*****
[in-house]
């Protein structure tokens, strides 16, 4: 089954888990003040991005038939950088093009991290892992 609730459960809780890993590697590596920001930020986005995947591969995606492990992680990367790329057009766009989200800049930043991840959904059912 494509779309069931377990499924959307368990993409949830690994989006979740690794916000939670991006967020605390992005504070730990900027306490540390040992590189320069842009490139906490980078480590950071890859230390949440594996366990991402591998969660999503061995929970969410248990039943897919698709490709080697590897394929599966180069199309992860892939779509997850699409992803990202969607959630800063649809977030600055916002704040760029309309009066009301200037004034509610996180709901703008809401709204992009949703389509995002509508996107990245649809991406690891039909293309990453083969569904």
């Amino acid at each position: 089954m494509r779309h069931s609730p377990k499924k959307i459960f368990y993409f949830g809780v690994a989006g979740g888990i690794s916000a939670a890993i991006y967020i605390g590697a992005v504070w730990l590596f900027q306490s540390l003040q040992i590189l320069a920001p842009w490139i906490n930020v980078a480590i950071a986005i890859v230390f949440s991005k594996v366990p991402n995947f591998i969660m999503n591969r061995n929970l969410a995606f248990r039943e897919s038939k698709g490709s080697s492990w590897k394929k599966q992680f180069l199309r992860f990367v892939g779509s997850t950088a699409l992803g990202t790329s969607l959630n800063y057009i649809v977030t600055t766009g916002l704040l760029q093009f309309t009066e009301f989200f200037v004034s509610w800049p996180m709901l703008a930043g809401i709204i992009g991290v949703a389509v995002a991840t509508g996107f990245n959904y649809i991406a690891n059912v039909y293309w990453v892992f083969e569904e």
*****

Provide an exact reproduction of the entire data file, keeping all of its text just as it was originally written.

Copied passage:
[in-house]
């Protein structure tokens, strides 16, 4: 089954888990003040991005038939950088093009991290892992 609730459960809780890993590697590596920001930020986005995947591969995606492990992680990367790329057009766009989200800049930043991840959904059912 494509779309069931377990499924959307368990993409949830690994989006979740690794916000939670991006967020605390992005504070730990900027306490540390040992590189320069842009490139906490980078480590950071890859230390949440594996366990991402591998969660999503061995929970969410248990039943897919698709490709080697590897394929599966180069199309992860892939779509997850699409992803990202969607959630800063649809977030600055916002704040760029309309009066009301200037004034509610996180709901703008809401709204992009949703389509995002509508996107990245649809991406690891039909293309990453083969569904």
């Amino acid at each position: 089954m494509r779309h069931s609730p377990k499924k959307i459960f368990y993409f949830g809780v690994a989006g979740g888990i690794s916000a939670a890993i991006y967020i605390g590697a992005v504070w730990l590596f900027q306490s540390l003040q040992i590189l320069a920001p842009w490139i906490n930020v980078a480590i950071a986005i890859v230390f949440s991005k594996v366990p991402n995947f591998i969660m999503n591969r061995n929970l969410a995606f248990r039943e897919s038939k698709g490709s080697s492990w590897k394929k599966q992680f180069l199309r992860f990367v892939g779509s997850t950088a699409l992803g990202t790329s969607l959630n800063y057009i649809v977030t600055t766009g916002l704040l760029q093009f309309t009066e009301f989200f200037v004034s509610w800049p996180m709901l703008a930043g809401i709204i992009g991290v949703a389509v995002a991840t509508g996107f990245n959904y649809i991406a690891n059912v039909y293309w990453v892992f083969e569904e």